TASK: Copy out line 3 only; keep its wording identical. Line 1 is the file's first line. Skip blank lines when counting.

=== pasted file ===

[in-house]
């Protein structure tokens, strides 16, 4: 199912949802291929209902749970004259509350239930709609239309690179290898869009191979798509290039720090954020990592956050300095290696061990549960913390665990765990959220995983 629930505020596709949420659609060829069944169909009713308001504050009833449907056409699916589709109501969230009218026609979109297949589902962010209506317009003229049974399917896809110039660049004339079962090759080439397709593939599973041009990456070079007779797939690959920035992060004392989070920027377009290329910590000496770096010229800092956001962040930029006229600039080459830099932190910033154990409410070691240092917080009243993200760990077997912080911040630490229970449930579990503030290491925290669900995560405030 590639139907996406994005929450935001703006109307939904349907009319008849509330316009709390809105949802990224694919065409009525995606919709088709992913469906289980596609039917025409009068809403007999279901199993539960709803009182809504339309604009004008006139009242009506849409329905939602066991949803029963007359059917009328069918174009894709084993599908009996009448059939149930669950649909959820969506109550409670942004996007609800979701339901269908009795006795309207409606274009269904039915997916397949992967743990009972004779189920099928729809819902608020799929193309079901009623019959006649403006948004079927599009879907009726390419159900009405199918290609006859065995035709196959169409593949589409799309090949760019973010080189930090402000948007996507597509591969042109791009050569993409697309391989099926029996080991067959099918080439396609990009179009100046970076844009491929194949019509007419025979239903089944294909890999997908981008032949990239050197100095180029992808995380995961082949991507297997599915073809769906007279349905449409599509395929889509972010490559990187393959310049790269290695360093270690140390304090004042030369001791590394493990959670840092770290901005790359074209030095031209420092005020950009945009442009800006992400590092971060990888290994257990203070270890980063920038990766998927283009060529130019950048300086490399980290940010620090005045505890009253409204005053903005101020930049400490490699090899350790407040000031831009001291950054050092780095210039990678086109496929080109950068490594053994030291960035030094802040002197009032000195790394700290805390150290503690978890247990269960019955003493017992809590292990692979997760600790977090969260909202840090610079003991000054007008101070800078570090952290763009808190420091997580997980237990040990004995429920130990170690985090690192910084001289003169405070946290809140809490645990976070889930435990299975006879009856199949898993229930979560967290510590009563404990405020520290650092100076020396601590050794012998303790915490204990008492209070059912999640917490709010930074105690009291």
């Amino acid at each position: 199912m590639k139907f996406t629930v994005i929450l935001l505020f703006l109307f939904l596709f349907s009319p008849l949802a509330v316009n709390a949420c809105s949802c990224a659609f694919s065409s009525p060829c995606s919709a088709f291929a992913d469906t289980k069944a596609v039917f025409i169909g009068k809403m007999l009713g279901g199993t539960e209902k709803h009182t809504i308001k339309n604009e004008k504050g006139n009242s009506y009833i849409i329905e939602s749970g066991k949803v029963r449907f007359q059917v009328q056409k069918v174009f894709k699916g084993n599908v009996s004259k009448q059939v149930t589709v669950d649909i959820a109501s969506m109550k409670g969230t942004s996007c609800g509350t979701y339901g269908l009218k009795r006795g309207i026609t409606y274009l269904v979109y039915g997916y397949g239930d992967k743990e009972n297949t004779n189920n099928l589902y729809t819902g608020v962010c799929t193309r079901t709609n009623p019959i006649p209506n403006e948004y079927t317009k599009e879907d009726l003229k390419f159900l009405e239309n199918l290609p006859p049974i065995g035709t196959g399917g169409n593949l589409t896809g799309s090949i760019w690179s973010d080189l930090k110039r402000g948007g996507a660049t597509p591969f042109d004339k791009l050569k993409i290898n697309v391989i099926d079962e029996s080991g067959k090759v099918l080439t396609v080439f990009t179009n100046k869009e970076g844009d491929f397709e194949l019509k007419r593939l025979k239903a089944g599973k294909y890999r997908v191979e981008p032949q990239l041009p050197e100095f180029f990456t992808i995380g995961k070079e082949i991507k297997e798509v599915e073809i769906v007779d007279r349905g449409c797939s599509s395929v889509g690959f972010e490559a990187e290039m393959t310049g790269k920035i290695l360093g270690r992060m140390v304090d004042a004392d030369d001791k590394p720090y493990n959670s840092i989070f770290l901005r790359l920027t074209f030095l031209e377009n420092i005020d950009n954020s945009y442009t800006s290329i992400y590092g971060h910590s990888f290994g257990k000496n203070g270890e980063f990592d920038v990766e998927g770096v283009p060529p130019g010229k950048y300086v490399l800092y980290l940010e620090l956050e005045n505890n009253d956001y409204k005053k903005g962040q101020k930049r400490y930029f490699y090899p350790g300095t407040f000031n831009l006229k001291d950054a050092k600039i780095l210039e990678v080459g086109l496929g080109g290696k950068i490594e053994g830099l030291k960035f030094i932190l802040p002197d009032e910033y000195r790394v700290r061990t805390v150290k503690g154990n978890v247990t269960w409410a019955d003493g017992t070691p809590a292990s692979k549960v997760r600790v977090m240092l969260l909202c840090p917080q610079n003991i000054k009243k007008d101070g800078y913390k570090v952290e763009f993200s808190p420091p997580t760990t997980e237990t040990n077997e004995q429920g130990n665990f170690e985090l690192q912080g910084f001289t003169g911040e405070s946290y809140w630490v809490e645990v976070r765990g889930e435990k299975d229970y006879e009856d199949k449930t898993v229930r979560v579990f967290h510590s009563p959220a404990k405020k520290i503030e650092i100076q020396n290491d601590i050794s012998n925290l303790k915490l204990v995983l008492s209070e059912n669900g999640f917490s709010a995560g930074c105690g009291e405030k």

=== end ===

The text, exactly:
């Amino acid at each position: 199912m590639k139907f996406t629930v994005i929450l935001l505020f703006l109307f939904l596709f349907s009319p008849l949802a509330v316009n709390a949420c809105s949802c990224a659609f694919s065409s009525p060829c995606s919709a088709f291929a992913d469906t289980k069944a596609v039917f025409i169909g009068k809403m007999l009713g279901g199993t539960e209902k709803h009182t809504i308001k339309n604009e004008k504050g006139n009242s009506y009833i849409i329905e939602s749970g066991k949803v029963r449907f007359q059917v009328q056409k069918v174009f894709k699916g084993n599908v009996s004259k009448q059939v149930t589709v669950d649909i959820a109501s969506m109550k409670g969230t942004s996007c609800g509350t979701y339901g269908l009218k009795r006795g309207i026609t409606y274009l269904v979109y039915g997916y397949g239930d992967k743990e009972n297949t004779n189920n099928l589902y729809t819902g608020v962010c799929t193309r079901t709609n009623p019959i006649p209506n403006e948004y079927t317009k599009e879907d009726l003229k390419f159900l009405e239309n199918l290609p006859p049974i065995g035709t196959g399917g169409n593949l589409t896809g799309s090949i760019w690179s973010d080189l930090k110039r402000g948007g996507a660049t597509p591969f042109d004339k791009l050569k993409i290898n697309v391989i099926d079962e029996s080991g067959k090759v099918l080439t396609v080439f990009t179009n100046k869009e970076g844009d491929f397709e194949l019509k007419r593939l025979k239903a089944g599973k294909y890999r997908v191979e981008p032949q990239l041009p050197e100095f180029f990456t992808i995380g995961k070079e082949i991507k297997e798509v599915e073809i769906v007779d007279r349905g449409c797939s599509s395929v889509g690959f972010e490559a990187e290039m393959t310049g790269k920035i290695l360093g270690r992060m140390v304090d004042a004392d030369d001791k590394p720090y493990n959670s840092i989070f770290l901005r790359l920027t074209f030095l031209e377009n420092i005020d950009n954020s945009y442009t800006s290329i992400y590092g971060h910590s990888f290994g257990k000496n203070g270890e980063f990592d920038v990766e998927g770096v283009p060529p130019g010229k950048y300086v490399l800092y980290l940010e620090l956050e005045n505890n009253d956001y409204k005053k903005g962040q101020k930049r400490y930029f490699y090899p350790g300095t407040f000031n831009l006229k001291d950054a050092k600039i780095l210039e990678v080459g086109l496929g080109g290696k950068i490594e053994g830099l030291k960035f030094i932190l802040p002197d009032e910033y000195r790394v700290r061990t805390v150290k503690g154990n978890v247990t269960w409410a019955d003493g017992t070691p809590a292990s692979k549960v997760r600790v977090m240092l969260l909202c840090p917080q610079n003991i000054k009243k007008d101070g800078y913390k570090v952290e763009f993200s808190p420091p997580t760990t997980e237990t040990n077997e004995q429920g130990n665990f170690e985090l690192q912080g910084f001289t003169g911040e405070s946290y809140w630490v809490e645990v976070r765990g889930e435990k299975d229970y006879e009856d199949k449930t898993v229930r979560v579990f967290h510590s009563p959220a404990k405020k520290i503030e650092i100076q020396n290491d601590i050794s012998n925290l303790k915490l204990v995983l008492s209070e059912n669900g999640f917490s709010a995560g930074c105690g009291e405030k």